The Indian Textile Day scheduled for March 14 at Lakme Fashion Week in Mumbai, has an interesting line-up. Besides senior designers who have worked closely with the weaving and craft communities, there will be a special show by the Morarka Arts and Crafts Foundation featuring promising talents. What is it that attracts these young talents to traditional textiles? What is their design philosophy? What do they think of LFW as a platform to promote their dream of sustainable crafts? T. Krithika Reddy talks to the designers who have been silently working to promote sustainable fashion
KHADI MEETS DENIM
LABEL: “11.11/ eleven eleven” by Shani Himanshu and Smita Singh Rathore.
Having graduated from Domus Academy in Milan, the duo has been taking Indian textiles to a global clientele. In 2010, they were joined by Mia Morikawa, artist-designer who had graduated from Central Saint Martins, London. Says Himanshu: “The highlight of the collection for LFW is ‘khadi denim.’ It involved painstaking research and took many months to develop. As far as our brand goes, our endeavour is to connect the maker with the wearer. So we make it a point to train people on the finer aspect of getting their personality into the creations. All the fabrics are hand-woven and the signature of the craftsperson is embroidered on the garment. Besides our focus on textiles, cut, fit and finish play pivotal roles in our collection. We see this association with Morarka at LFW as a starting point to grow to another level.
BEHIND THE SEAMS: We are conscious about what we eat. Why aren’t we conscious about what we wear? We want to tell a story that’s Indian.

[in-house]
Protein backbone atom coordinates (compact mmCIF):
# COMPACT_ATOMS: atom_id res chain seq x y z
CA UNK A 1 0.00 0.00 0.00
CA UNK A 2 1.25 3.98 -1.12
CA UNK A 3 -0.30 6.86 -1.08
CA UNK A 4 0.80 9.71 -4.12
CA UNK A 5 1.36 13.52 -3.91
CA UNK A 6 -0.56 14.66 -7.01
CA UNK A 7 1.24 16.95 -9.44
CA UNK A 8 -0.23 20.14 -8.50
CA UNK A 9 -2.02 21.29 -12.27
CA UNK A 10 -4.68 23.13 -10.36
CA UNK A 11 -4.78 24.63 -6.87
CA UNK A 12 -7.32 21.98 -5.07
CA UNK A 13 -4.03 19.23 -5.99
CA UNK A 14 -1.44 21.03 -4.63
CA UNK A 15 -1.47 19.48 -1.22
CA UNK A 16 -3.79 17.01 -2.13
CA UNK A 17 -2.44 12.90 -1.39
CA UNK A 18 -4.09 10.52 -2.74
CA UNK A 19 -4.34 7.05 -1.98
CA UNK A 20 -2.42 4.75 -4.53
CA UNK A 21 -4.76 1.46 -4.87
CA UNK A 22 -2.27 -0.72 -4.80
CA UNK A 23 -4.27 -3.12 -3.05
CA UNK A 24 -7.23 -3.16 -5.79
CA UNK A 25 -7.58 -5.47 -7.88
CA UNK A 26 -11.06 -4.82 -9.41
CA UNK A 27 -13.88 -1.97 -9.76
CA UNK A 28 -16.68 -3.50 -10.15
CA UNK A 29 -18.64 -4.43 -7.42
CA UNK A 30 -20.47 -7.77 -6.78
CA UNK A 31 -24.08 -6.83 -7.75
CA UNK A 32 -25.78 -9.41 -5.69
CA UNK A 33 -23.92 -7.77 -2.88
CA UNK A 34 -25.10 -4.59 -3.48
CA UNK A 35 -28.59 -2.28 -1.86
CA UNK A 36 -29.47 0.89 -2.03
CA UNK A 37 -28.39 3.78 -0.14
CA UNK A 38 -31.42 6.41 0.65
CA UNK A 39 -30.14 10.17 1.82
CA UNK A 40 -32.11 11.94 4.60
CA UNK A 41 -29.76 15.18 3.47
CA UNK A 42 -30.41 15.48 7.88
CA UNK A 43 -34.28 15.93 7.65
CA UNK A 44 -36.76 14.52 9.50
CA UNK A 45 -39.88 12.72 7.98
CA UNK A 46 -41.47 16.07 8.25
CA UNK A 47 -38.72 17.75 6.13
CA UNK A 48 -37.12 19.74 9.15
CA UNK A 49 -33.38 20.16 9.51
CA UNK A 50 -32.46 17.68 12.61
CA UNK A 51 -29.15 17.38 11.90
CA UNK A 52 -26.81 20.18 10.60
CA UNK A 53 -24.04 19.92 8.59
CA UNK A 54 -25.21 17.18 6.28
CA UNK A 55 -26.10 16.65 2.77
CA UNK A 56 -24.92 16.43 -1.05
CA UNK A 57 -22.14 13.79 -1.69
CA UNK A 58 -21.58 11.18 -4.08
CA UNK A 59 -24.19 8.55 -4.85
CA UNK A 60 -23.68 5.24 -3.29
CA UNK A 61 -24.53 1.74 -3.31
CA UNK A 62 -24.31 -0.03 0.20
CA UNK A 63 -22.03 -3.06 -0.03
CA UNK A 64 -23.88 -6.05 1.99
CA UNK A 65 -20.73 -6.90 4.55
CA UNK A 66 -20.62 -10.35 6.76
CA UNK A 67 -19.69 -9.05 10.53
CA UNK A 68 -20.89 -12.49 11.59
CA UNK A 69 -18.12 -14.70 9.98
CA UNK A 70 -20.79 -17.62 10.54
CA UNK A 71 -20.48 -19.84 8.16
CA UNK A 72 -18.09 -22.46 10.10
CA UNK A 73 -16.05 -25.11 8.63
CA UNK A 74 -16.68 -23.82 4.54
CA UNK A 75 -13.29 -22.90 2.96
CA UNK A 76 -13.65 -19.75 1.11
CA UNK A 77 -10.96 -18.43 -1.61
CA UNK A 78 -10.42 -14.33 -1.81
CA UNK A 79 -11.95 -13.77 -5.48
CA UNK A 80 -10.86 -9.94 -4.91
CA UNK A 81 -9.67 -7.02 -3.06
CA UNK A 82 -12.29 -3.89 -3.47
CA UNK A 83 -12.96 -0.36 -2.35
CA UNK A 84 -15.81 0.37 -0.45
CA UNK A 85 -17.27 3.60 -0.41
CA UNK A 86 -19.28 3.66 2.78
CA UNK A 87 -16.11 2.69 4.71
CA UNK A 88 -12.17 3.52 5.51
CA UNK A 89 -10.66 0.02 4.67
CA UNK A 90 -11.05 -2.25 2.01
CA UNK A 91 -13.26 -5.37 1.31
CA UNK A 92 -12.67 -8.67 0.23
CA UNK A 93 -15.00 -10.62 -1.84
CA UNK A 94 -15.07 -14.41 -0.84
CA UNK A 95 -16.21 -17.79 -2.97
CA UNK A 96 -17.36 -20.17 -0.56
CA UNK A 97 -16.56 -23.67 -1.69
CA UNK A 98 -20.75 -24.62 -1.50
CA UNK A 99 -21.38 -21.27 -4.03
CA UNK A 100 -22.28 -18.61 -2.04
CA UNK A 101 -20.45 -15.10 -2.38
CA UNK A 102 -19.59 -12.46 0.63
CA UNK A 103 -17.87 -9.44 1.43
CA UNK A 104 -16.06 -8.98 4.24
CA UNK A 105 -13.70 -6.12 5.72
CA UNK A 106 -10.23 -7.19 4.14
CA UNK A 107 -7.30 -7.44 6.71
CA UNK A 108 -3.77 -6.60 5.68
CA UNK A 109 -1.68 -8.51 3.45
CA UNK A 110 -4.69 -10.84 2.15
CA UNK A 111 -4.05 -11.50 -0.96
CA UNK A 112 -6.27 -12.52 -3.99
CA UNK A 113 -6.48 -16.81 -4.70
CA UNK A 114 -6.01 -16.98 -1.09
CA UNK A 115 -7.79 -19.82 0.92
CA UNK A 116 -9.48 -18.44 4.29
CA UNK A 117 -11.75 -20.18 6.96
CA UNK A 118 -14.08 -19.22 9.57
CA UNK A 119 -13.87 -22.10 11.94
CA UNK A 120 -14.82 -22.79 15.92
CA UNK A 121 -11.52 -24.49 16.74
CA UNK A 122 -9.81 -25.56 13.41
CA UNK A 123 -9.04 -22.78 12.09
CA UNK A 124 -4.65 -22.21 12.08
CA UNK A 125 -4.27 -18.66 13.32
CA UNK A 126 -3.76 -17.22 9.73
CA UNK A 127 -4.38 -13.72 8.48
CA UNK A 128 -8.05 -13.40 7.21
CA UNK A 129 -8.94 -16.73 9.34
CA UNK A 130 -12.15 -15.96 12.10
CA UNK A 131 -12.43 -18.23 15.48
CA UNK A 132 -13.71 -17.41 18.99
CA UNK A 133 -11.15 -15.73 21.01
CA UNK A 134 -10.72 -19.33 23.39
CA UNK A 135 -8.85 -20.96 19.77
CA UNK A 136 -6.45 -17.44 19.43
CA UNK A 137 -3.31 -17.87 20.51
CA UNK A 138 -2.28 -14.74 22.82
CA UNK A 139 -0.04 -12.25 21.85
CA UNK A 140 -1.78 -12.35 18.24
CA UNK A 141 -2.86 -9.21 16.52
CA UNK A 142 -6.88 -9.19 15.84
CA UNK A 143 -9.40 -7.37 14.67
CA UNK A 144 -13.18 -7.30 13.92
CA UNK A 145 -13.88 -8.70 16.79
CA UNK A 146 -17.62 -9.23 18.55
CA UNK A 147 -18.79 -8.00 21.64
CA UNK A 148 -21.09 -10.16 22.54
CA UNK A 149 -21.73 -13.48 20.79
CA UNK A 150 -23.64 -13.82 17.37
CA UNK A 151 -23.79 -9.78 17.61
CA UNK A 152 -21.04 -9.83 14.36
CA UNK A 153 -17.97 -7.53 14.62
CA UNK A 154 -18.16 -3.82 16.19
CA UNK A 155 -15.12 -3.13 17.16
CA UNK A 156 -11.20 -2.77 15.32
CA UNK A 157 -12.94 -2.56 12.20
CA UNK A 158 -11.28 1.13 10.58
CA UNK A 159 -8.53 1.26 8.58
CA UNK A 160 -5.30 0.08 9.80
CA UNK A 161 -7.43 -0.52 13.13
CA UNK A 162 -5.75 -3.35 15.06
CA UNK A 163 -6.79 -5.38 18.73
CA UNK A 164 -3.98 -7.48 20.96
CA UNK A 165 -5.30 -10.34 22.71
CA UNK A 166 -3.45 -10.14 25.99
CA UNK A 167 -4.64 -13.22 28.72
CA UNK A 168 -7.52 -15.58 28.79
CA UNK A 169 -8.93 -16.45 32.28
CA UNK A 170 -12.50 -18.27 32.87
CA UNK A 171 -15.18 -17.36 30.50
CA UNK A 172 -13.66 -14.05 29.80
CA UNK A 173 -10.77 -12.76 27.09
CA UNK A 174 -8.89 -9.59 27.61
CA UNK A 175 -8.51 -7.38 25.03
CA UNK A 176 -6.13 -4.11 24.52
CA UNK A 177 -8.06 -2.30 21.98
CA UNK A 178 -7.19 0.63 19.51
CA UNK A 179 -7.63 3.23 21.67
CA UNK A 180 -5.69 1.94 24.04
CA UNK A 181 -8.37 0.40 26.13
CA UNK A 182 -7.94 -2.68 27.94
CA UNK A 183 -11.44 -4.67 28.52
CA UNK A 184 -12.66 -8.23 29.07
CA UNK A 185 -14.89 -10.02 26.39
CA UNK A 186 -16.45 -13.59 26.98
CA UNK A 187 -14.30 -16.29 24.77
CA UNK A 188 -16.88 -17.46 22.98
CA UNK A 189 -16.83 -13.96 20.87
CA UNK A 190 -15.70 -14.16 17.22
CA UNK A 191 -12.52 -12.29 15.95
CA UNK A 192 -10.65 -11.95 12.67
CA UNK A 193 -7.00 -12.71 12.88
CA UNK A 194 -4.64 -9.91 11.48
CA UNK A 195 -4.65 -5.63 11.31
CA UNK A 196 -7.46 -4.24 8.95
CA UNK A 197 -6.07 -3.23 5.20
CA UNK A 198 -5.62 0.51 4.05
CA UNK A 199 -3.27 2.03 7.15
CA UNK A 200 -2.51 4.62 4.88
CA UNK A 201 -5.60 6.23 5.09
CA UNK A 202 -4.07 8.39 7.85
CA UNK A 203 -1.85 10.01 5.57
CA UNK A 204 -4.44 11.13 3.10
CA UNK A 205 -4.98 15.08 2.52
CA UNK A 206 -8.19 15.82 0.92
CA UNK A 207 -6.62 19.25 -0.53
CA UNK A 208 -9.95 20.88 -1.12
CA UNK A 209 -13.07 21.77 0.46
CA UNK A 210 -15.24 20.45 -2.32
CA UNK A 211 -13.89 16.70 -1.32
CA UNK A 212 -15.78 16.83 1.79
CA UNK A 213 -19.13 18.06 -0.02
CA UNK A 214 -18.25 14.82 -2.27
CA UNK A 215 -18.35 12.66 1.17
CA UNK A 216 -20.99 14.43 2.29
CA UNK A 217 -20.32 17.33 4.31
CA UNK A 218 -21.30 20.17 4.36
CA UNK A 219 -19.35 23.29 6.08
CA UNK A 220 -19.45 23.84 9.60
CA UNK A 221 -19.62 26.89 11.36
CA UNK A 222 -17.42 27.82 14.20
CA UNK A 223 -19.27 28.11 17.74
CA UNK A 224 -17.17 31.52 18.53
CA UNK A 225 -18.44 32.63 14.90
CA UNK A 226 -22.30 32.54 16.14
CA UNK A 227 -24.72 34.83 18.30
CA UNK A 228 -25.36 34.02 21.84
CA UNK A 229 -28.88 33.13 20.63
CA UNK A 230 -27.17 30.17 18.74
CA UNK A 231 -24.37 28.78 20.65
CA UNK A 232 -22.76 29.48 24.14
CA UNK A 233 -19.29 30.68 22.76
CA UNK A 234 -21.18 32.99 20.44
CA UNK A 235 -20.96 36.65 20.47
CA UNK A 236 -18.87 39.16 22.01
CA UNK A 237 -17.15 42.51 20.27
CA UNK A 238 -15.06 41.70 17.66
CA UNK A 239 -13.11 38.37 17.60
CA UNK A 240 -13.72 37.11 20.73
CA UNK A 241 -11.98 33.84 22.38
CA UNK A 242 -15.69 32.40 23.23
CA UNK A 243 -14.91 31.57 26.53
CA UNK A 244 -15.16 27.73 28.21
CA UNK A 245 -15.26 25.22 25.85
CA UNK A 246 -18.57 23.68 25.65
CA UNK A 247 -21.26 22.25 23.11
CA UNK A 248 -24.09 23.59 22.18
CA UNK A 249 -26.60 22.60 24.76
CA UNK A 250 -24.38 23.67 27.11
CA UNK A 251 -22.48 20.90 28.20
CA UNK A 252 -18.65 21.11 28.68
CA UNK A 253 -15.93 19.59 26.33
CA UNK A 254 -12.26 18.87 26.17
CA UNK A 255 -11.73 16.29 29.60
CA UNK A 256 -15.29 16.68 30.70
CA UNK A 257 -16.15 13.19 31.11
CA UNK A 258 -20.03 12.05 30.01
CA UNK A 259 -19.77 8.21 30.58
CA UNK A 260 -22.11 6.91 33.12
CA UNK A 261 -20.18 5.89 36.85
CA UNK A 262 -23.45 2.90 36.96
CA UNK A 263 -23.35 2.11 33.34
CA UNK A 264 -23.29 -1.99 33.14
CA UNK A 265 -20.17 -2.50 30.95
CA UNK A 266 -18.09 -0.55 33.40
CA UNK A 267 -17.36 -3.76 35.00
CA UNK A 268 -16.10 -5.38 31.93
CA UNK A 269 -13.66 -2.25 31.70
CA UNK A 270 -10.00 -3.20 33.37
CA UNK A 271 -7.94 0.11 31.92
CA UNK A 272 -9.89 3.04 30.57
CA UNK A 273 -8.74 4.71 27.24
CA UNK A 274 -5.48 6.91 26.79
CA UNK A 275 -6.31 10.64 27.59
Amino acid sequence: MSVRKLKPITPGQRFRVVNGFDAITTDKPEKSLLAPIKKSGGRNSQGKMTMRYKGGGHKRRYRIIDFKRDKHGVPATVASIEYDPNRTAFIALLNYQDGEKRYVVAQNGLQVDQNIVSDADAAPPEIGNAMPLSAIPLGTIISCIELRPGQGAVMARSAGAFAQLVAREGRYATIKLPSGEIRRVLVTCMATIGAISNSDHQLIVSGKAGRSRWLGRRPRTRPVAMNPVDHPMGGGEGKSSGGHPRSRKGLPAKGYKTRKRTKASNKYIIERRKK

POWER OF WHITE
LABEL: Tilla by Aratrik Devvarman
A camera-wielding Nature lover-turned-designer, Devvarman is involved with weaving clusters in Gujarat, Andhra Pradesh, Tamil Nadu, West Bengal, Madhya Pradesh and Rajasthan. It was while surfing his albums on Nature that a beautiful narrative on seven Indian trees emerged and he decided to take up design. “Why should we use maple motifs when we have our own trees like neem, palm and mango,” asks the designer who has created clothing and home linen collections. “For Textile Day, my line is called “Mogra”. It’s a collection of relaxed silhouettes in white and off-white kora. Since the theme is mogra, the creations are light and ultra feminine. Though hand-spun textiles are used, the look is contemporary.
BEHIND THE SEAMS: Tilla stands for the unconventional. We don’t believe in seasonal updates. We believe in styles that don’t get dated!
LABEL: Anavila by Anavila Misra
“There is a new wave of slow, thoughtful and conscious design finding its place in the Indian Fashion scene and LFW’s dedicated slot with the Morarka Foundation can help create awareness and appreciation for this kind of work on a national level,” says Anavila Misra. This NIFT graduate with a PG degree in Knitwear Design worked with Madura Garments and Wills Lifestyle before turning to the Indian craft sector. “A wonderful opportunity to manage a craft project for the Ministry of Rural Development in collaboration with NIFT changed my career path. The project took me to remote and fascinating craft belts across India. I was deeply moved by the beautiful work of our weavers and artisans. After the project, I couldn’t go back to a regular job, so I started my own label.” Famous for her hand-woven linen saris, Anavila works with natural materials and is known for her minimalist approach to design. “I want to experiment with various textile crafts. The theme of my show for LFW is ‘The secret life of the forest.’ It’s about discovering beauty as you journey through the forest. I have worked with crafts like hand block printing, khatwa (appliqué from Jharkhand), batik and sujani on hand-woven linen to create various textures and motifs that reflect the secrets of the forest.”
BEHIND THE SEAMS: Budding new designers are engaging themselves with the weavers and craft clusters to give fresh interpretations to traditional textiles. There’s a new idiom that’s emerging. It’s an exciting phase.